Note: It is a beautiful thought that some places in the world are simply known as ‘regions’. The Burren is every bit a national park as any of the existing national parks in Ireland, and yet it is simply a region. No modern organization monitors this area overall. It is sustained by the endearing love of the Irish generations that have lived here since Celtic times. These are the people that remained through the Medieval-to-Colonial British incursions, and The Famine, and reveal an incredibly deep connection. A single sojourning through this striking landscape is all a hiker needs to understand this connection. The roads and hills are open to hiking and climbing, as well as designated pathways. Make your way to the entry points as best you can by researching, exploring, and engaging the people of the area. To begin, the N18 highway runs south of Galway and connects to N67, which flows into the dimension that is The Burren. The gateway to this dimension is Dunguire Castle, perhaps the most beautiful in all of Ireland. Embraced almost entirely by a bay that runs out of the harbor town of Kinvarra, Dunguire looks to be floating on a small island, slightly separated from reality.Dunguire’s grounds have pathways around the castle, and the courtyard is also accessible. Feel free to park in Kinvarra and walk a scenic mile to Dunguire’s 15th century gates. Kinvarra is the pivot-point for the turn westward, around the edge of the bay, and into the enchanted zones. In this place the small caps of the mountains are covered in white stones, with rock-stricken hillsides that are the color of the moon. These undulating hills hide incredible monuments intertwined with the stone-walls and hedges. The Poulnabrone Dolmen has sat 17 miles southwest of Kinvarra for over 6000 years, and is the most iconic Dolmen in the world. This iconography is due to the otherworldly context of the megalith, surrounded by free-sitting boulders in the peripheral distance, and supported by smoothly grooved rows of rock beneath it. It looks to be the very crossroads of heaven and hell. At a glance, it becomes totally understandable as to why they call these Dolmens “Portal Tombs”, meant to send the spirits of Celts to the stars. The 6 ton capstone, which is placed six feet above the ground, looks like a stone-satellite for receiving messages from the solar system. The Poulnabrone Dolmen has a similar look to the Gortnavern Dolmen in Donegal (Pictured below/left), far to the north, with a massive but slim capstone and similar supporting stones. Other Dolmen’s in various Celtic regions abroad sponsor much larger megalithic features, as well as different styles. This Dolmen can be found just off the R480 road, which is a classic country-drive with tunnels of tight green hedges. Be prepared. The best regulated hiking trail of the area is, without any doubt, the Cliffs of Moher. A Medieval tower sits at the northerly edge of the excellent trails that run along the dramatic Atlantic cliff, which drops over 700 feet below. These trails run for about 6 miles along the ledge, so it is just over a half day of hiking if you so choose. The coastal view and the towns to the south are epic in this area, so take your time on a fairly level trek. All throughout the country side are thatched cottages and ancient abbeys. Perhaps just as haunting as these ancient places are some of the abandoned cottages of families that could not ride-out The Famine, along the country roads. This is a place where hikers and photographers should spend more than a few days. The Burren has that “beyond time” capability to make a traveler forget about the outside world. Legendary author J.R.R Tolkien lived in, and utilized, this landscape at times, along with places in Wales and England, for the inspiration of the descriptions of the magical Shire of his stories. Amazingly, after all this wonder, it is yet, and still, simply a region. This is perhaps the best reasoning as to why seeking and finding is sometimes necessary for true adventurers, where many miles outside of the commonly ‘commercialized experience’ of domesticated parks, real indigenous surprises still exist in the regions of lessor known places.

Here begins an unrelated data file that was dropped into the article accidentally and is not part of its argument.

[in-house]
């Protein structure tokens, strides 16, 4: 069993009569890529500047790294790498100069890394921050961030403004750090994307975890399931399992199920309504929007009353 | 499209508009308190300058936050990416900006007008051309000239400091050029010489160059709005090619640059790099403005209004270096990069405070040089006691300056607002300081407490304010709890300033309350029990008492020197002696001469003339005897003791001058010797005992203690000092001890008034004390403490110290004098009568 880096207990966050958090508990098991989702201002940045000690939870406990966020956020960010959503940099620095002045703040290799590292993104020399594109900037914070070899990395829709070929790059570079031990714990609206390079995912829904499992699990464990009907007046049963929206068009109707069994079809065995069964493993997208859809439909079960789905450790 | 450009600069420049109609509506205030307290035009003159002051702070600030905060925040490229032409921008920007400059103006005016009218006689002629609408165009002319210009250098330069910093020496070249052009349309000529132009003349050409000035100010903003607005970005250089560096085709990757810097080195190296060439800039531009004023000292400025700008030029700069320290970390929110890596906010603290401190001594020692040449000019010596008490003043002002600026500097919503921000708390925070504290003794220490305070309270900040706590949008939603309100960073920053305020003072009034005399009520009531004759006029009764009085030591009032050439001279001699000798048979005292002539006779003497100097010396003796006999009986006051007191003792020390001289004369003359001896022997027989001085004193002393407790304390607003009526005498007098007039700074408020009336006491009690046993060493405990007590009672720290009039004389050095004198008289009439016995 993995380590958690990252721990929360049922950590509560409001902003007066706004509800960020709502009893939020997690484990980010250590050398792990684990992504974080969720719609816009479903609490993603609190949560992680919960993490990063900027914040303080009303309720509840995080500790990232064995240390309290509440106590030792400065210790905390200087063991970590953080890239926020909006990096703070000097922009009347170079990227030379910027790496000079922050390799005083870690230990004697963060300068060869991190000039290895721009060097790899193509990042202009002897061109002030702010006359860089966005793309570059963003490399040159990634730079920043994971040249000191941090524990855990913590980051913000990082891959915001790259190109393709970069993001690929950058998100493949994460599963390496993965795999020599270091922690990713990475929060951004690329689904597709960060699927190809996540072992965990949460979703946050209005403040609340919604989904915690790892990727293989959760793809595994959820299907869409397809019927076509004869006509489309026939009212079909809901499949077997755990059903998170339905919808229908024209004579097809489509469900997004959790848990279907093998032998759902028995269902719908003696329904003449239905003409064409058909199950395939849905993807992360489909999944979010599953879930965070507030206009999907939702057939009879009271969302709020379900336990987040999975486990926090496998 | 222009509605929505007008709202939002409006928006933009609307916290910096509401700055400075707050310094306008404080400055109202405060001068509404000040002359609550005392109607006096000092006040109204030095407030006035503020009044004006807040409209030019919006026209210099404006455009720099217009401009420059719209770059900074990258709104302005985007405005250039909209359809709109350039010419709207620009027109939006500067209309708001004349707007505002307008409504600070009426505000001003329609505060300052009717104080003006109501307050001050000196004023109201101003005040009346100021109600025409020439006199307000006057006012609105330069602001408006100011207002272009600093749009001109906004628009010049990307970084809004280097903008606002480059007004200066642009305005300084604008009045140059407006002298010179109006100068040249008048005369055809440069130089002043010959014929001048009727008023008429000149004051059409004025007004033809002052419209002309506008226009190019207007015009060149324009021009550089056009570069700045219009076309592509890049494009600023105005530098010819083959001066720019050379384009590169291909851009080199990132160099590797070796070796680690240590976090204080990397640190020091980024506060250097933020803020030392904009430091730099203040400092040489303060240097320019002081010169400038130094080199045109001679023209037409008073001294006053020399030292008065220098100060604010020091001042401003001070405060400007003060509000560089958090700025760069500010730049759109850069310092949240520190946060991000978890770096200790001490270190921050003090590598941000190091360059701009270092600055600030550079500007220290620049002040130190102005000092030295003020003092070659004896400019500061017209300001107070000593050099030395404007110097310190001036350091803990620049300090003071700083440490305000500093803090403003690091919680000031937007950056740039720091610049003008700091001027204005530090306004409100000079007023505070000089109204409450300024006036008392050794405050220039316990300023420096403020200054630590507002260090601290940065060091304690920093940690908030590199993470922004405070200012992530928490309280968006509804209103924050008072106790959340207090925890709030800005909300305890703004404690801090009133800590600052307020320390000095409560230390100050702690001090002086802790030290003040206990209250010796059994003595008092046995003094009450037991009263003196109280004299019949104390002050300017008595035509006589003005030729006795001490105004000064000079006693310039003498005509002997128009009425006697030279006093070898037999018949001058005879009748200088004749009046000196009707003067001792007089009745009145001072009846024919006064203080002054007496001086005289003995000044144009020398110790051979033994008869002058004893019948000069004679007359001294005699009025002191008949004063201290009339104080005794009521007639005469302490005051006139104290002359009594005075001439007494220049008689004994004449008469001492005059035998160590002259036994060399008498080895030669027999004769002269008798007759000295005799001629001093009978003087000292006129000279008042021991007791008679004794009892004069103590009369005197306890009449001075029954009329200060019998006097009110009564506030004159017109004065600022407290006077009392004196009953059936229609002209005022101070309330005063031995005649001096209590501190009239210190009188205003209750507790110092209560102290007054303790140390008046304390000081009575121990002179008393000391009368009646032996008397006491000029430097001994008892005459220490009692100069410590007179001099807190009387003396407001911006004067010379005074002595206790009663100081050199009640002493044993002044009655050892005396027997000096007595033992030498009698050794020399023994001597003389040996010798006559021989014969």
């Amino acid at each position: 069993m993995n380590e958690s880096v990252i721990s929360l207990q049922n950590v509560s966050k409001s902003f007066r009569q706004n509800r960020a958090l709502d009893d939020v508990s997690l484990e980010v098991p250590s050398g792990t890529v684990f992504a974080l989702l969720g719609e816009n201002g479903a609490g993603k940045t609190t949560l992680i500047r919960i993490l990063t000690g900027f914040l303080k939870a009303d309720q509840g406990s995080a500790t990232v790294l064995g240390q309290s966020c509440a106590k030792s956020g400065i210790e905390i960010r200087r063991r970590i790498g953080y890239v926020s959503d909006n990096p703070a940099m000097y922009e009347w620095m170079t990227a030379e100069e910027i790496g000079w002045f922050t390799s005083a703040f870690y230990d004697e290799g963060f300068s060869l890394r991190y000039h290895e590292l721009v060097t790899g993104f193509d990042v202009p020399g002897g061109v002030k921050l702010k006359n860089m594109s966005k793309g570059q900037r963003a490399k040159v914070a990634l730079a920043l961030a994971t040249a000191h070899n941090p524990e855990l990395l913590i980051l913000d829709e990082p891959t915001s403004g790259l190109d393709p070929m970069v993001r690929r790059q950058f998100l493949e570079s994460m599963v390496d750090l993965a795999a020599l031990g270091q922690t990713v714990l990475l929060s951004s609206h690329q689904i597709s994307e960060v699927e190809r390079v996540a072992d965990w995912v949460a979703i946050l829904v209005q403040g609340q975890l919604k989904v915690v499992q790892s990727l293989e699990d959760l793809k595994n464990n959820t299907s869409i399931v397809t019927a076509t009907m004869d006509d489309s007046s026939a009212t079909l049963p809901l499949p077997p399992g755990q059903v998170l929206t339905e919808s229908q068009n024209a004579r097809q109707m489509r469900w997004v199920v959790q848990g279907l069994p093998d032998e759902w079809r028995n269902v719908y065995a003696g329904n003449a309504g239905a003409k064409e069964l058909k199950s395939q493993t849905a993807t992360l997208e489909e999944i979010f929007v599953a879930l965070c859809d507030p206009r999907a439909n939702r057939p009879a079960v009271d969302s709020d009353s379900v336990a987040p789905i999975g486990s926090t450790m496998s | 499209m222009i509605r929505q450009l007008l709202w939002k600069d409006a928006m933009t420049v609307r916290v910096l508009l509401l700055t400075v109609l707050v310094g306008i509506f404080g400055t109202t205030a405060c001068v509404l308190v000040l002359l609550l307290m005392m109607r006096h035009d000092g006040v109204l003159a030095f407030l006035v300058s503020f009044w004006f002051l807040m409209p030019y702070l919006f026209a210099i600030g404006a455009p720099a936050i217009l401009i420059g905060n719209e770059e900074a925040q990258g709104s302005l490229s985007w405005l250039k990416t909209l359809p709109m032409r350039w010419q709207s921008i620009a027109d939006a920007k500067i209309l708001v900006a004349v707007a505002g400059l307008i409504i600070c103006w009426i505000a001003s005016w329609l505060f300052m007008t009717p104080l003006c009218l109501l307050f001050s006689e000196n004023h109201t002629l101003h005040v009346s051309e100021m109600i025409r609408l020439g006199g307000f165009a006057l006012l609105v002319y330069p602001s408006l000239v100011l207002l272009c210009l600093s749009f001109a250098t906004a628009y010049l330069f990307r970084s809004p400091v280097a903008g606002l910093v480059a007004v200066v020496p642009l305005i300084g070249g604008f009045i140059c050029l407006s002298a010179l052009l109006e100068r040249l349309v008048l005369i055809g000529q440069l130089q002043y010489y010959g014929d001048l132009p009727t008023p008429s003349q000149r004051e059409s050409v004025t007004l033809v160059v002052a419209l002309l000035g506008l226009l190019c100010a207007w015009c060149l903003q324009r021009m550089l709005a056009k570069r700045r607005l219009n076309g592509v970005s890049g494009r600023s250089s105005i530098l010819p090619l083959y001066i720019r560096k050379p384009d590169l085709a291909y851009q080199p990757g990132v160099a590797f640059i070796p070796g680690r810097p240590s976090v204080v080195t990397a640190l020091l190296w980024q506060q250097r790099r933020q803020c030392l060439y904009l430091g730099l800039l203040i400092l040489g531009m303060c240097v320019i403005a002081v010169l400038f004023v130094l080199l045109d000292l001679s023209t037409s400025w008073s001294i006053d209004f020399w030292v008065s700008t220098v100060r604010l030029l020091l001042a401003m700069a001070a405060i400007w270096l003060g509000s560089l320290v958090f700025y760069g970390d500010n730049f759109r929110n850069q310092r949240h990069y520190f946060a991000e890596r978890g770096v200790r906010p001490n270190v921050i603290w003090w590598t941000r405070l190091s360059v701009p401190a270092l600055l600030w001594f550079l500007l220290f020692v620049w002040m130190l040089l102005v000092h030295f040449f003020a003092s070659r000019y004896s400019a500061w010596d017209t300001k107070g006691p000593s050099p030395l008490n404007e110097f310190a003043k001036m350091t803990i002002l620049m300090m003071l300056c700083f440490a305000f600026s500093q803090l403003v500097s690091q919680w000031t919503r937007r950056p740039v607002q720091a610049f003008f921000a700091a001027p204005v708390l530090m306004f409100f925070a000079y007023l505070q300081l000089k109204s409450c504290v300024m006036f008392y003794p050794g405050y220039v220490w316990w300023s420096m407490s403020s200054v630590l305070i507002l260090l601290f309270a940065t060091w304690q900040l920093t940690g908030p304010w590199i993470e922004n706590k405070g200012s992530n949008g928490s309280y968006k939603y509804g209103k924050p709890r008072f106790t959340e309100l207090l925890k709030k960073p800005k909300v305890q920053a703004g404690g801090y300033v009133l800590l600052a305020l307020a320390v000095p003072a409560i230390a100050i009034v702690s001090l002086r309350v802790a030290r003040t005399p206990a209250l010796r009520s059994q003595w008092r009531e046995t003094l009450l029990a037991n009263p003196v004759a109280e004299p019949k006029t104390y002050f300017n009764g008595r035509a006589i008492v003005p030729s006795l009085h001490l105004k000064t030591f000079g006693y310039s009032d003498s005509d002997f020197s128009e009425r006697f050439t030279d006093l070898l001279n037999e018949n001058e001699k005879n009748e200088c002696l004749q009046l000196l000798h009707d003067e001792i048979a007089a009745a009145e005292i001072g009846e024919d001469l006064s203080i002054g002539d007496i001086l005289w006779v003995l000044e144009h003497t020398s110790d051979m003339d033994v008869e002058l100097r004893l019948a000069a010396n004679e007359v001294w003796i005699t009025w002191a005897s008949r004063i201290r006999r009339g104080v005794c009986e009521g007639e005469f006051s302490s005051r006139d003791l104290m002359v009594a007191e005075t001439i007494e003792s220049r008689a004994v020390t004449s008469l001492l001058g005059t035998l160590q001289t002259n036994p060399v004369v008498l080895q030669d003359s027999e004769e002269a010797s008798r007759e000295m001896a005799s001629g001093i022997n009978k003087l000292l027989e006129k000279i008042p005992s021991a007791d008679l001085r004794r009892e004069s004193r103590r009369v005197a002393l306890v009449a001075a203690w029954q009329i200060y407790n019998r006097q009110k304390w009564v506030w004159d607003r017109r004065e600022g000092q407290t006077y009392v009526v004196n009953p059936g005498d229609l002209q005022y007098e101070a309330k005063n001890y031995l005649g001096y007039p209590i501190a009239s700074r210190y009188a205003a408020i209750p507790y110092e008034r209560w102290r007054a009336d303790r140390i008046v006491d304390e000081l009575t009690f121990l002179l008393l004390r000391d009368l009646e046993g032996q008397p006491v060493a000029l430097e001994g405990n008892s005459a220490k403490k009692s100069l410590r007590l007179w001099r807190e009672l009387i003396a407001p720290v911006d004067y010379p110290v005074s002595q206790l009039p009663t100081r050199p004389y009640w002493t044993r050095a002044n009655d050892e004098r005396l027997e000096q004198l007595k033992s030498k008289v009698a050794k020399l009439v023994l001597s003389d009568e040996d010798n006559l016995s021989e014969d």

Note: In the presently modern condition the world finds itself in, filled with expanding urbanization in gentrifying cities across the globe, Killarney stands out as the ultimate Celtic haven, forever resisting through the sheer force of it’s natural beauty. Killarney is a dark Celtic fantasy, draped in jade, mingled with enchanted heights and mountain Gaps, where slanted stones literally hold coded messages of a Celtic era gone by. The view from the mountain peaks just south of Moll’s Gap is a hiker’s dream (top image), where you will need to gear-up in steel-tipped boots and a rain resistant windbreaker to truly enjoy the climb. Here the options are endless. Perhaps following a waterfall up a mountain sounds appealing. The angled stones of these long rivulets look to have been cut long ago, in order to influence the flow of the water. This is similar to many streams in New England and Scotland, where the landscapes appear to have been engineered in antiquity. Just one of hundreds of enchanting and mysterious features Killarney provides. The winding solitary dirt-roads far below have no names, but are known to be a portion of the majestic Ring of Kerry, where mountain biking is ideal. To the north is the crystalline Lake Brinn. Monumental slabs in the heights along the road headed to Moll”s Gap align to this lake, forever memorializing it as one of the best vantages in the world. These squared slabs of solid granite are a half mile above the road, and contain concentric rings that were carved into its face, representing a smooth contemplative perfection that is anything but primitive. These are priceless Celtic symbols. Moments in places where the concentric rings are crafted into the stones take on an almost Zen quality, the places photographers sacrifice to reach. When you find these rare sacred spots you share the beauty of the moment with those who marked it and gave it significance so long ago. You connect all the way to the beginning of Time. Further to the north more features of the landscape emerge, as well as more regulated hiking opportunities. Torc Waterfall is the largest Fall in Killarney. It’s a gorgeous cascade of falling water drifting down over massive boulders. A marked trail runs beside the fall, and up the beautifully forested mountain, for roughly two miles of elevated hiking. Above the Fall is a phenomenal view of Muckross and Leane Lakes, as well Ross Castle further to the north. The castle, built in the 15th century, is the centerpiece for several hiking trails that run to the west, through Ross Woods. There are several loops to choose from that run for miles through Celtic glades that are absolutely enchanting. Some of the rarer trees look to be 500 years in growth or more, seemingly from an entirely different era, and of a type I had never seen before. Every winding road and path in Killarney is a potential hiking experience. This is a place where looking over a map at night and planning the following days excursion to various Gaps, trails, and mountains is a true joy. For those who love epic drives, Killarney is a prize winner. By car you can arrive at several of the captivating vistas that Killarney is known for, such as Ladies View (pictured below), the Gap of Dunloe, or dozens of stops along the road to the Black Valley, at the southern edge of the Reserve. In so many of the still pockets of the park a deer may appear, as this delicate fawn did just west of the N71 road. (Bottom Image) Killarney is a venerable Celtic Valhalla for hikers, mountain bikers, cinematographers, dreamers, and naturalists, looking to tap into the best of what natures elements and energies have to offer. Killarney is not the sunny paradise of flighty escapist entertainments that so many western vacationers understandably seek out, but rather, it is an incredibly deep and often times dark Celtic dimension, full of rustic challenges and blue-grey breezes that end in otherworldly vantages. Just south of Killarney Town on the N71 road that runs through the park is a beautiful Standing Stone. It is yet another example of what megaliths often indicate, silently but strongly, that the area you are about to enter is a true wonderland.